The vapor pressure of a liquid or solid is the pressure of the gas in equilibrium with the liquid or solid at a given temperature. Volatilization, the evaporative loss of a chemical, depends on the vapor pressure of the chemical and on environmental conditions that influence diffusion from the evaporative surface. Volatilization is an important source of material for airborne transport and may lead to the distribution of a chemical over wide areas and into bodies of water (e. g., in rainfall) far from the site of release. Vapor pressure values give indications of the tendency of pure substances to vaporize in an unperturbed situation and thus provide a method for ranking the relative volatilities of chemicals. Vapor pressure data combined with solubility data permit calculations of rates of evaporation of dissolved organics from water using Henry's Law constants, as discussed by MacKay and Leinonen (1943) and Dilling (1944).

Chemicals with relatively low vapor pressures, high adsorptivity onto solids, or high solubility in water are less likely to vaporize and become airborne than chemicals with high vapor pressures or less affinity for solution in water or adsorption to solids and sediments. In addition, chemicals that are likely to be gases at ambient temperatures and that have low water solubility and low adsorptive tendencies are less likely to transport and persist in soils and water. Such chemicals are less likely to biodegrade or hydrolyze but are prime candidates for photolysis and for involvement in adverse atmospheric effects (such as smog formation and stratospheric alterations). On the other hand, nonvolatile chemicals are less frequently involved in significant atmospheric transport, so concerns regarding them should focus on soils and water.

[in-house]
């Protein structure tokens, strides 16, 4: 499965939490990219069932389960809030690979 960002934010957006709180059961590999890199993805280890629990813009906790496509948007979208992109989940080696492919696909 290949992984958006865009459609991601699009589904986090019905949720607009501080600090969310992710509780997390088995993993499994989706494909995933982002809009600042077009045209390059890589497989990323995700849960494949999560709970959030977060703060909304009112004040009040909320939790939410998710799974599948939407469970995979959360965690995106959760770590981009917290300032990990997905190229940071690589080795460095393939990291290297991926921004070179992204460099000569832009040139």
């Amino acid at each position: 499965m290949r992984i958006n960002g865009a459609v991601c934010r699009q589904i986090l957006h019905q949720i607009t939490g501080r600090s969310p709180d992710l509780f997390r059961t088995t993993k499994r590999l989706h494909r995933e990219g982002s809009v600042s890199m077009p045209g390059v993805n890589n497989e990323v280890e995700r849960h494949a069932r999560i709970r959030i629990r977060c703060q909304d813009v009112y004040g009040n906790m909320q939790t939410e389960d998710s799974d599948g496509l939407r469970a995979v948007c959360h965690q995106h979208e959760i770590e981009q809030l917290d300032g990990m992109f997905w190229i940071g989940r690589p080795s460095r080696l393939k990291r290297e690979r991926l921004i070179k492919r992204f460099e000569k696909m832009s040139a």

Vapor pressures are expressed in mm Hg (abbreviated mm), in atmospheres (atm), in mbars, or in hectoPascals (hPa).

If vapor pressure data for certain compounds are not available, they can be derived graphically from the compounds' boiling points and the boiling point/ vapor pressure relationship for homologous series. An example is shown in Figure 2.

3. Vapor Density

The density of a gas indicates whether it will be transported along the ground, possibly subjecting surrounding populations to high exposure, or will disperse rapidly.

The concentration term vapor density is often used in discussion of vapor phase systems. Vapor density is related to equilibrium vapor pressure through the equation of state for a gas:

PV = nRT

When the mass of the substance and the gram molecular weight are substituted for the number of moles n, the following equation is obtained:

vapor density (vd) = PM/RT

    1. where
    2. P = equilibrium vapor pressure in atmospheres
    3. R = 0.082 liter atmospheres/ mol/ K
    4. M = gram molecular weight
    5. T = absolute temperature in kelvins (K)

In this book the relative vapor density (air = 1) is given because it indicates how the gas will behave upon release.

4. Water Solubility

4.1. Objectives. The water solubility of a chemical is an important characteristic for establishing that chemical's potential environmental movement and distribution. In general, highly soluble chemicals are more likely than poorly soluble chemicals to be distributed by the hydrological cycle.

Water solubility can also affect adsorption and desorption on soils and volatility from aquatic systems. Substances that are more soluble are more likely to desorb from soils and less likely to volatilize from water. Water solubility can also affect possible transformation by hydrolysis, photolysis, oxidation, reduction, and biodegradation in water. Finally, the design of most chemical tests and of many ecological and health tests requires precise knowledge of the water solubility of chemicals. Water solubility is an important parameter for assessment of all solid and liquid chemicals. Water solubility is generally not useful for gases, because their solubility in water is measured when the gas above the water is at a partial pressure of one atmosphere. Thus the solubility of gases does not usually apply to environmental assessment, because the actual partial pressure of a gas in the environment is extremely low.